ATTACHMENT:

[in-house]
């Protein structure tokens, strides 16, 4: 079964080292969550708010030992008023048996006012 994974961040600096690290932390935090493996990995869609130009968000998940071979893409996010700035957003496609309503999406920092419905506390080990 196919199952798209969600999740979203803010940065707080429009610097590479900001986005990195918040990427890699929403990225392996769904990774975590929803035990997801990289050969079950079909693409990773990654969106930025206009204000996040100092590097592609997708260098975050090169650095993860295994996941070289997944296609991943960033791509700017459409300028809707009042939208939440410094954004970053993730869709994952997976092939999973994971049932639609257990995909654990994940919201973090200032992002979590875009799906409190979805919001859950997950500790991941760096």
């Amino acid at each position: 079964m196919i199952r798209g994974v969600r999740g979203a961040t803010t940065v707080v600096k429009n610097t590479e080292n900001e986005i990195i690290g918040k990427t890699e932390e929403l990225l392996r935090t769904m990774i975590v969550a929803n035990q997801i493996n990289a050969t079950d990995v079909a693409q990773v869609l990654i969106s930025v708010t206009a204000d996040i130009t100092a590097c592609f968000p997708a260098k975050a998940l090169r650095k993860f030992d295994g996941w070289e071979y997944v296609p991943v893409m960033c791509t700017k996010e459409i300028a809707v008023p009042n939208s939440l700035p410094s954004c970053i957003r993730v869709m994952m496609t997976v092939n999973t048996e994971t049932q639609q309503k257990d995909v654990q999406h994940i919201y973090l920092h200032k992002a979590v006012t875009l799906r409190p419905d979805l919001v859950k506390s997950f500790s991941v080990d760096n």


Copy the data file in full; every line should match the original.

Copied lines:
[in-house]
């Protein structure tokens, strides 16, 4: 079964080292969550708010030992008023048996006012 994974961040600096690290932390935090493996990995869609130009968000998940071979893409996010700035957003496609309503999406920092419905506390080990 196919199952798209969600999740979203803010940065707080429009610097590479900001986005990195918040990427890699929403990225392996769904990774975590929803035990997801990289050969079950079909693409990773990654969106930025206009204000996040100092590097592609997708260098975050090169650095993860295994996941070289997944296609991943960033791509700017459409300028809707009042939208939440410094954004970053993730869709994952997976092939999973994971049932639609257990995909654990994940919201973090200032992002979590875009799906409190979805919001859950997950500790991941760096």
């Amino acid at each position: 079964m196919i199952r798209g994974v969600r999740g979203a961040t803010t940065v707080v600096k429009n610097t590479e080292n900001e986005i990195i690290g918040k990427t890699e932390e929403l990225l392996r935090t769904m990774i975590v969550a929803n035990q997801i493996n990289a050969t079950d990995v079909a693409q990773v869609l990654i969106s930025v708010t206009a204000d996040i130009t100092a590097c592609f968000p997708a260098k975050a998940l090169r650095k993860f030992d295994g996941w070289e071979y997944v296609p991943v893409m960033c791509t700017k996010e459409i300028a809707v008023p009042n939208s939440l700035p410094s954004c970053i957003r993730v869709m994952m496609t997976v092939n999973t048996e994971t049932q639609q309503k257990d995909v654990q999406h994940i919201y973090l920092h200032k992002a979590v006012t875009l799906r409190p419905d979805l919001v859950k506390s997950f500790s991941v080990d760096n």